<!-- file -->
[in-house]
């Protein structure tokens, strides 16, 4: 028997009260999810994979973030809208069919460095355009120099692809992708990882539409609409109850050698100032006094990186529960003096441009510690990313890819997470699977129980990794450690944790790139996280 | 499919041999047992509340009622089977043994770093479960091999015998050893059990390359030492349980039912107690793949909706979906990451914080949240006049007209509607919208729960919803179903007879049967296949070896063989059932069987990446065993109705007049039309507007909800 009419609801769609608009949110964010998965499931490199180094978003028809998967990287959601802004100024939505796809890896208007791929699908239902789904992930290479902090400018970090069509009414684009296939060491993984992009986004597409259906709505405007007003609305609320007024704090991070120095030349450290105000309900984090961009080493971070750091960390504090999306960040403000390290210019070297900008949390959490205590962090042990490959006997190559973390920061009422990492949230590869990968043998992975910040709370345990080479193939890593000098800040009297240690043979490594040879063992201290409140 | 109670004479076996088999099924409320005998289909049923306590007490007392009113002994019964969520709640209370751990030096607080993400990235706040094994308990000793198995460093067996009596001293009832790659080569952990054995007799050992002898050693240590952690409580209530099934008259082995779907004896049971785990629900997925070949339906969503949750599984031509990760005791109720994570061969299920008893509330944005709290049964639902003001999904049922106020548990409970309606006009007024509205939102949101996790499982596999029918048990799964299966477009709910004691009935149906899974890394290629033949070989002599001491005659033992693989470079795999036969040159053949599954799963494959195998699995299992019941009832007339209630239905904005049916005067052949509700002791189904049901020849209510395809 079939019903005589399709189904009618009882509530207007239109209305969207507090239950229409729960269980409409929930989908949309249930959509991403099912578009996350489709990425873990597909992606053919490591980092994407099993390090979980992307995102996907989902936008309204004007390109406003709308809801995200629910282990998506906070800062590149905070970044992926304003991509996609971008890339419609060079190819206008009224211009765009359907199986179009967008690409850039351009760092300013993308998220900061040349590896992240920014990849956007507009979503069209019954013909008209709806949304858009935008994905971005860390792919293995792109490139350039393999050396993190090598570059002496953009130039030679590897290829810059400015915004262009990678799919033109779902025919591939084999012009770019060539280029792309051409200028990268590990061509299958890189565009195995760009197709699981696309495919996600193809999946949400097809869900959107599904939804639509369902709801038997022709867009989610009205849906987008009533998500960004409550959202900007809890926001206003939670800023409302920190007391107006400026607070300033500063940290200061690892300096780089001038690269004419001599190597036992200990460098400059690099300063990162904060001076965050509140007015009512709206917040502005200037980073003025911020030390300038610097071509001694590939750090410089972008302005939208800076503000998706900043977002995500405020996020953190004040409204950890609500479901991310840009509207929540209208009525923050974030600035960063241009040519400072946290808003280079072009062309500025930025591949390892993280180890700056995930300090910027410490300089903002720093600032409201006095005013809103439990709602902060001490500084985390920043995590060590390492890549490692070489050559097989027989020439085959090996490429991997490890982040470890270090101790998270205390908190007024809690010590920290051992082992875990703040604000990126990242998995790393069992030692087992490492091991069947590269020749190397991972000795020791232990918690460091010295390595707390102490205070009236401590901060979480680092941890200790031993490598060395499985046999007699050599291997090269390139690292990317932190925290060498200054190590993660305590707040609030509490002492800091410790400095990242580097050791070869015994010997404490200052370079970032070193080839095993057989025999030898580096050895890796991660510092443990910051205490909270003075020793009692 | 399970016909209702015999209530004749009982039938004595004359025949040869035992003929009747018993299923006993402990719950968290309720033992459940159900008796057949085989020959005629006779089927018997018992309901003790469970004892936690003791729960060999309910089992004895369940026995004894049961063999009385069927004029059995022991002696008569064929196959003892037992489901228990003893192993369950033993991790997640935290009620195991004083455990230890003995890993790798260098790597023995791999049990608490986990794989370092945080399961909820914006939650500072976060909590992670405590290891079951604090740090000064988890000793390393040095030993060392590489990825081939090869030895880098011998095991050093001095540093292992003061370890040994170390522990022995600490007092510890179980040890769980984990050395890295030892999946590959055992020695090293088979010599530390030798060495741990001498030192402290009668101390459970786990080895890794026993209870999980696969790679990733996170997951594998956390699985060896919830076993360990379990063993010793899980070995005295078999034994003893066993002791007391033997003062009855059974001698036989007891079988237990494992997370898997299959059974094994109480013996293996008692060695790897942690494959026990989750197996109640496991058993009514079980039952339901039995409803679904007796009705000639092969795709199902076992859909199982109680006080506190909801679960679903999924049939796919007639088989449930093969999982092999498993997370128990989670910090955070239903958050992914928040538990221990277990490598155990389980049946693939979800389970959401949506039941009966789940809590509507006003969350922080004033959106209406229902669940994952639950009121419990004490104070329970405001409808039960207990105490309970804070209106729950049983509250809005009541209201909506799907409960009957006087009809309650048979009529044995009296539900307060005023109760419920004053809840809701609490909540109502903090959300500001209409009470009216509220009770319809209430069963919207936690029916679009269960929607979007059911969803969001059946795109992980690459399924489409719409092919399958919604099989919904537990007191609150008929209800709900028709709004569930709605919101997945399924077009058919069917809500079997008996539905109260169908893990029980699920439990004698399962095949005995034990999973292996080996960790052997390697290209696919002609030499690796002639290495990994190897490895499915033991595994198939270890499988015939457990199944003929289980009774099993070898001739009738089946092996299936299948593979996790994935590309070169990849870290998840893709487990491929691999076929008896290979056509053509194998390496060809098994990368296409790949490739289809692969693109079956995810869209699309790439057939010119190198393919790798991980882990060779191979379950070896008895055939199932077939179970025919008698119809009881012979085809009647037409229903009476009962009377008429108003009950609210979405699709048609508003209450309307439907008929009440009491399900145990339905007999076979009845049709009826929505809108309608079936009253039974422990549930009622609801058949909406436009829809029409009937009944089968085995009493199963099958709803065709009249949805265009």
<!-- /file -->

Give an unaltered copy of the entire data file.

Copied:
[in-house]
């Protein structure tokens, strides 16, 4: 028997009260999810994979973030809208069919460095355009120099692809992708990882539409609409109850050698100032006094990186529960003096441009510690990313890819997470699977129980990794450690944790790139996280 | 499919041999047992509340009622089977043994770093479960091999015998050893059990390359030492349980039912107690793949909706979906990451914080949240006049007209509607919208729960919803179903007879049967296949070896063989059932069987990446065993109705007049039309507007909800 009419609801769609608009949110964010998965499931490199180094978003028809998967990287959601802004100024939505796809890896208007791929699908239902789904992930290479902090400018970090069509009414684009296939060491993984992009986004597409259906709505405007007003609305609320007024704090991070120095030349450290105000309900984090961009080493971070750091960390504090999306960040403000390290210019070297900008949390959490205590962090042990490959006997190559973390920061009422990492949230590869990968043998992975910040709370345990080479193939890593000098800040009297240690043979490594040879063992201290409140 | 109670004479076996088999099924409320005998289909049923306590007490007392009113002994019964969520709640209370751990030096607080993400990235706040094994308990000793198995460093067996009596001293009832790659080569952990054995007799050992002898050693240590952690409580209530099934008259082995779907004896049971785990629900997925070949339906969503949750599984031509990760005791109720994570061969299920008893509330944005709290049964639902003001999904049922106020548990409970309606006009007024509205939102949101996790499982596999029918048990799964299966477009709910004691009935149906899974890394290629033949070989002599001491005659033992693989470079795999036969040159053949599954799963494959195998699995299992019941009832007339209630239905904005049916005067052949509700002791189904049901020849209510395809 079939019903005589399709189904009618009882509530207007239109209305969207507090239950229409729960269980409409929930989908949309249930959509991403099912578009996350489709990425873990597909992606053919490591980092994407099993390090979980992307995102996907989902936008309204004007390109406003709308809801995200629910282990998506906070800062590149905070970044992926304003991509996609971008890339419609060079190819206008009224211009765009359907199986179009967008690409850039351009760092300013993308998220900061040349590896992240920014990849956007507009979503069209019954013909008209709806949304858009935008994905971005860390792919293995792109490139350039393999050396993190090598570059002496953009130039030679590897290829810059400015915004262009990678799919033109779902025919591939084999012009770019060539280029792309051409200028990268590990061509299958890189565009195995760009197709699981696309495919996600193809999946949400097809869900959107599904939804639509369902709801038997022709867009989610009205849906987008009533998500960004409550959202900007809890926001206003939670800023409302920190007391107006400026607070300033500063940290200061690892300096780089001038690269004419001599190597036992200990460098400059690099300063990162904060001076965050509140007015009512709206917040502005200037980073003025911020030390300038610097071509001694590939750090410089972008302005939208800076503000998706900043977002995500405020996020953190004040409204950890609500479901991310840009509207929540209208009525923050974030600035960063241009040519400072946290808003280079072009062309500025930025591949390892993280180890700056995930300090910027410490300089903002720093600032409201006095005013809103439990709602902060001490500084985390920043995590060590390492890549490692070489050559097989027989020439085959090996490429991997490890982040470890270090101790998270205390908190007024809690010590920290051992082992875990703040604000990126990242998995790393069992030692087992490492091991069947590269020749190397991972000795020791232990918690460091010295390595707390102490205070009236401590901060979480680092941890200790031993490598060395499985046999007699050599291997090269390139690292990317932190925290060498200054190590993660305590707040609030509490002492800091410790400095990242580097050791070869015994010997404490200052370079970032070193080839095993057989025999030898580096050895890796991660510092443990910051205490909270003075020793009692 | 399970016909209702015999209530004749009982039938004595004359025949040869035992003929009747018993299923006993402990719950968290309720033992459940159900008796057949085989020959005629006779089927018997018992309901003790469970004892936690003791729960060999309910089992004895369940026995004894049961063999009385069927004029059995022991002696008569064929196959003892037992489901228990003893192993369950033993991790997640935290009620195991004083455990230890003995890993790798260098790597023995791999049990608490986990794989370092945080399961909820914006939650500072976060909590992670405590290891079951604090740090000064988890000793390393040095030993060392590489990825081939090869030895880098011998095991050093001095540093292992003061370890040994170390522990022995600490007092510890179980040890769980984990050395890295030892999946590959055992020695090293088979010599530390030798060495741990001498030192402290009668101390459970786990080895890794026993209870999980696969790679990733996170997951594998956390699985060896919830076993360990379990063993010793899980070995005295078999034994003893066993002791007391033997003062009855059974001698036989007891079988237990494992997370898997299959059974094994109480013996293996008692060695790897942690494959026990989750197996109640496991058993009514079980039952339901039995409803679904007796009705000639092969795709199902076992859909199982109680006080506190909801679960679903999924049939796919007639088989449930093969999982092999498993997370128990989670910090955070239903958050992914928040538990221990277990490598155990389980049946693939979800389970959401949506039941009966789940809590509507006003969350922080004033959106209406229902669940994952639950009121419990004490104070329970405001409808039960207990105490309970804070209106729950049983509250809005009541209201909506799907409960009957006087009809309650048979009529044995009296539900307060005023109760419920004053809840809701609490909540109502903090959300500001209409009470009216509220009770319809209430069963919207936690029916679009269960929607979007059911969803969001059946795109992980690459399924489409719409092919399958919604099989919904537990007191609150008929209800709900028709709004569930709605919101997945399924077009058919069917809500079997008996539905109260169908893990029980699920439990004698399962095949005995034990999973292996080996960790052997390697290209696919002609030499690796002639290495990994190897490895499915033991595994198939270890499988015939457990199944003929289980009774099993070898001739009738089946092996299936299948593979996790994935590309070169990849870290998840893709487990491929691999076929008896290979056509053509194998390496060809098994990368296409790949490739289809692969693109079956995810869209699309790439057939010119190198393919790798991980882990060779191979379950070896008895055939199932077939179970025919008698119809009881012979085809009647037409229903009476009962009377008429108003009950609210979405699709048609508003209450309307439907008929009440009491399900145990339905007999076979009845049709009826929505809108309608079936009253039974422990549930009622609801058949909406436009829809029409009937009944089968085995009493199963099958709803065709009249949805265009």